Naturally, there are some who will find this vision of stability to be stultifying. Yet they had very few truly inspiring choices to turn to. Pheu Thai’s policies have hardly diverged from the Thaksinomics of the 2000s. Indeed, most of the major parties have gone down the free-spending populist route whose long-term sustainability is debatable. However, unlike them, a Pheu Thai government may also lead to the return of the cycle of anti-Thaksin protests, coup and anti-coup protests that many Thais are now desperate to avoid.
Future Forward is untried and untested. Its leader has a different vision that sounds inspiring but may threaten to collide with reality. Furthermore, there are concerns about the party leadership’s ambiguous stance regarding the monarchy, which may make some wary of endorsing them and may attract the attention of lawsuits that may lead to the disqualification of some members or even party dissolution.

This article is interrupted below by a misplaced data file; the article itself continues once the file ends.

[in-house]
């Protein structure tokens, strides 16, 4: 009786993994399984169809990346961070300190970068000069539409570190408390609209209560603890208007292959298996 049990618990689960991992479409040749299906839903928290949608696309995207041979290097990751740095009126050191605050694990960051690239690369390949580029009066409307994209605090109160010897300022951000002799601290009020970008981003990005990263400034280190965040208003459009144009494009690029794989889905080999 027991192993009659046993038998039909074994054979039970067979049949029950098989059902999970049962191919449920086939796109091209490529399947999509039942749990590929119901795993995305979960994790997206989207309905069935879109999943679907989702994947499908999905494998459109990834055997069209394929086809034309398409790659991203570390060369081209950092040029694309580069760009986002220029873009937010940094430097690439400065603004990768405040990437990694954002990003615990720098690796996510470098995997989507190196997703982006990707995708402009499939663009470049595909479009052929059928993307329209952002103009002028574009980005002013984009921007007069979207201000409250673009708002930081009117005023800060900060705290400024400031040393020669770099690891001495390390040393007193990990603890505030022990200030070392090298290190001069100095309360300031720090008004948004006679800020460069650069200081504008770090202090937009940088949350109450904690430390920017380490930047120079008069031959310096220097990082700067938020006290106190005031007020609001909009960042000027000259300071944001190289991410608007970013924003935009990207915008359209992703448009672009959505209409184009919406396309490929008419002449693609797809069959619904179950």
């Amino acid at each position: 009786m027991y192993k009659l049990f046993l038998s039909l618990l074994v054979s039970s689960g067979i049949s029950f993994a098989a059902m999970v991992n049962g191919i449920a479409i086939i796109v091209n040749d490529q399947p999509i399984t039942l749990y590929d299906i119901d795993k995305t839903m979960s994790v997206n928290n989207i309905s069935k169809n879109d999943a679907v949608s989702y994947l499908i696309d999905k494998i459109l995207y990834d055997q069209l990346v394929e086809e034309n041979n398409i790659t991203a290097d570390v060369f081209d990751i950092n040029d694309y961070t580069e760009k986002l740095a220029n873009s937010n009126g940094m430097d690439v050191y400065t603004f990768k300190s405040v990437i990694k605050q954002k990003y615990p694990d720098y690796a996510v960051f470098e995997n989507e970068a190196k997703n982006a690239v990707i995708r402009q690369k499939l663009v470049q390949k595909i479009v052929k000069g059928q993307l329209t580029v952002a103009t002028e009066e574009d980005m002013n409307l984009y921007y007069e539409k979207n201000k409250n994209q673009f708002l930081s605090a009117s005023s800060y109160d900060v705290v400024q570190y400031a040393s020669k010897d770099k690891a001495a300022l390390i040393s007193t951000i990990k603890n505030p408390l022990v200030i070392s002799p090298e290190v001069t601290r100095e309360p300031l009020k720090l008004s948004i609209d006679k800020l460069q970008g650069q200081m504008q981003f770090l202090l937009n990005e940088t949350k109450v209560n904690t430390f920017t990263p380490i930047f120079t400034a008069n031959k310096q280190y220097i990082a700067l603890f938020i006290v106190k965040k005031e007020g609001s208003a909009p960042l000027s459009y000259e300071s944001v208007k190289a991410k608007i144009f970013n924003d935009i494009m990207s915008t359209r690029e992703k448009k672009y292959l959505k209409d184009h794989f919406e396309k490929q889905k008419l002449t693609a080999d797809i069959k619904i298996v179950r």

As the nation winds down for the annual long holiday and gears up for the coronation, it seems that voters are stuck with the same choice between stability that may be suffocating and a vision of progress that may turn out to be impractical and unsustainable. They may need to wait a while yet before they can find a viable third party that can steer the ship of state safely between the Scylla of stultifying stability and the Charybdis of radical progressivism.
*Will Summers is an alias used by the author who is a former diplomat and a long-time observer of Thai and international politics.